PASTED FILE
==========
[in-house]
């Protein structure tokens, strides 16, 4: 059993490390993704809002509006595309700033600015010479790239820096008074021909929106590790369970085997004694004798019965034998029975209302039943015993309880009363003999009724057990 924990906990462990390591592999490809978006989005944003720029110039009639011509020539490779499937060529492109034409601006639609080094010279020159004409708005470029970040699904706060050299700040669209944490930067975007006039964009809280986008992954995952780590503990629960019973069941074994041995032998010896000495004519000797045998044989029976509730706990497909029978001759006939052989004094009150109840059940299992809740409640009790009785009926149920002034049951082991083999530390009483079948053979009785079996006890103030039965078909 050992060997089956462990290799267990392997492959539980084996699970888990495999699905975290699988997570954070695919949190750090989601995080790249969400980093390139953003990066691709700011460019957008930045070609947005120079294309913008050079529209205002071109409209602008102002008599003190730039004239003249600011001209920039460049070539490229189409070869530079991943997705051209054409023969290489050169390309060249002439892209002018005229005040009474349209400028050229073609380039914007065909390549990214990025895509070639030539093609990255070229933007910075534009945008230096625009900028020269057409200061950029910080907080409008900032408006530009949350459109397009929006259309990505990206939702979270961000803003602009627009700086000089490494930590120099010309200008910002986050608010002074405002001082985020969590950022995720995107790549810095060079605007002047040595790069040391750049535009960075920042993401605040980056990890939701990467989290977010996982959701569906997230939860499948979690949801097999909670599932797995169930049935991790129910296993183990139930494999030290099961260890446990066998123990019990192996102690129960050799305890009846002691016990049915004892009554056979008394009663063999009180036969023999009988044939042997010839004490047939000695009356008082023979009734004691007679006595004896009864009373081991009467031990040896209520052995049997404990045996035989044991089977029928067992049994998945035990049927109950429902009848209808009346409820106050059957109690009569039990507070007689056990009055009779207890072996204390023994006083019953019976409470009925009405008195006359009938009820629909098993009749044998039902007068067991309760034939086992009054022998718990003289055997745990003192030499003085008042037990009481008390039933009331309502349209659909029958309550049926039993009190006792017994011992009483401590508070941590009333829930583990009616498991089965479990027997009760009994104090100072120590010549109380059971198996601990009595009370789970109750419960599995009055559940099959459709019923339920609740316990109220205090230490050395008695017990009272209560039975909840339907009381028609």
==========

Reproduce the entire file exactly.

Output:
[in-house]
């Protein structure tokens, strides 16, 4: 059993490390993704809002509006595309700033600015010479790239820096008074021909929106590790369970085997004694004798019965034998029975209302039943015993309880009363003999009724057990 924990906990462990390591592999490809978006989005944003720029110039009639011509020539490779499937060529492109034409601006639609080094010279020159004409708005470029970040699904706060050299700040669209944490930067975007006039964009809280986008992954995952780590503990629960019973069941074994041995032998010896000495004519000797045998044989029976509730706990497909029978001759006939052989004094009150109840059940299992809740409640009790009785009926149920002034049951082991083999530390009483079948053979009785079996006890103030039965078909 050992060997089956462990290799267990392997492959539980084996699970888990495999699905975290699988997570954070695919949190750090989601995080790249969400980093390139953003990066691709700011460019957008930045070609947005120079294309913008050079529209205002071109409209602008102002008599003190730039004239003249600011001209920039460049070539490229189409070869530079991943997705051209054409023969290489050169390309060249002439892209002018005229005040009474349209400028050229073609380039914007065909390549990214990025895509070639030539093609990255070229933007910075534009945008230096625009900028020269057409200061950029910080907080409008900032408006530009949350459109397009929006259309990505990206939702979270961000803003602009627009700086000089490494930590120099010309200008910002986050608010002074405002001082985020969590950022995720995107790549810095060079605007002047040595790069040391750049535009960075920042993401605040980056990890939701990467989290977010996982959701569906997230939860499948979690949801097999909670599932797995169930049935991790129910296993183990139930494999030290099961260890446990066998123990019990192996102690129960050799305890009846002691016990049915004892009554056979008394009663063999009180036969023999009988044939042997010839004490047939000695009356008082023979009734004691007679006595004896009864009373081991009467031990040896209520052995049997404990045996035989044991089977029928067992049994998945035990049927109950429902009848209808009346409820106050059957109690009569039990507070007689056990009055009779207890072996204390023994006083019953019976409470009925009405008195006359009938009820629909098993009749044998039902007068067991309760034939086992009054022998718990003289055997745990003192030499003085008042037990009481008390039933009331309502349209659909029958309550049926039993009190006792017994011992009483401590508070941590009333829930583990009616498991089965479990027997009760009994104090100072120590010549109380059971198996601990009595009370789970109750419960599995009055559940099959459709019923339920609740316990109220205090230490050395008695017990009272209560039975909840339907009381028609």